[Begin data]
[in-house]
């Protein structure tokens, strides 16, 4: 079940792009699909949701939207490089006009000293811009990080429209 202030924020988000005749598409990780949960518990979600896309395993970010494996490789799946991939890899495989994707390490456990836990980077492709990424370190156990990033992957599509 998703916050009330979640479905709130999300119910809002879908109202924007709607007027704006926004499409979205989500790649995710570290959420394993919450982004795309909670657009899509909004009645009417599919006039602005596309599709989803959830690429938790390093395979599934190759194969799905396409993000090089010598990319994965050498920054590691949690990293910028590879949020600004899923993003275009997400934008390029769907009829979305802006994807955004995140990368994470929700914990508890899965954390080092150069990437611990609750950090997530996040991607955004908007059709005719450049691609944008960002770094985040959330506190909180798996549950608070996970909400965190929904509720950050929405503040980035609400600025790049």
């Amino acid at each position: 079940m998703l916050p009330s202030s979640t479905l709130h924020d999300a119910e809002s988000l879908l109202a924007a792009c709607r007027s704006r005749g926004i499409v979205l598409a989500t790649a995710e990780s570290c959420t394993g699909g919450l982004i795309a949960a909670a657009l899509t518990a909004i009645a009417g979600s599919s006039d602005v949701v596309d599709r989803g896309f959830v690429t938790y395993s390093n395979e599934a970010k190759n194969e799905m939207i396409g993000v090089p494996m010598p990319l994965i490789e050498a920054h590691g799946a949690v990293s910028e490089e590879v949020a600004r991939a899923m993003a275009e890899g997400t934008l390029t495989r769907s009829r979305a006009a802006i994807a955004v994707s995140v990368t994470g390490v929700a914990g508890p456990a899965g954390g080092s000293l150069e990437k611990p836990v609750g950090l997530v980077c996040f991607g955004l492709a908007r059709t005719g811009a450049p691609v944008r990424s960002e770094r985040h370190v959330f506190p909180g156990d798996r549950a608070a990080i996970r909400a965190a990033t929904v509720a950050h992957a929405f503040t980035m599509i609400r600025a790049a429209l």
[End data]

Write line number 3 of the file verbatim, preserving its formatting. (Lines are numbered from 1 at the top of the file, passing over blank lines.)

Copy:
């Amino acid at each position: 079940m998703l916050p009330s202030s979640t479905l709130h924020d999300a119910e809002s988000l879908l109202a924007a792009c709607r007027s704006r005749g926004i499409v979205l598409a989500t790649a995710e990780s570290c959420t394993g699909g919450l982004i795309a949960a909670a657009l899509t518990a909004i009645a009417g979600s599919s006039d602005v949701v596309d599709r989803g896309f959830v690429t938790y395993s390093n395979e599934a970010k190759n194969e799905m939207i396409g993000v090089p494996m010598p990319l994965i490789e050498a920054h590691g799946a949690v990293s910028e490089e590879v949020a600004r991939a899923m993003a275009e890899g997400t934008l390029t495989r769907s009829r979305a006009a802006i994807a955004v994707s995140v990368t994470g390490v929700a914990g508890p456990a899965g954390g080092s000293l150069e990437k611990p836990v609750g950090l997530v980077c996040f991607g955004l492709a908007r059709t005719g811009a450049p691609v944008r990424s960002e770094r985040h370190v959330f506190p909180g156990d798996r549950a608070a990080i996970r909400a965190a990033t929904v509720a950050h992957a929405f503040t980035m599509i609400r600025a790049a429209l």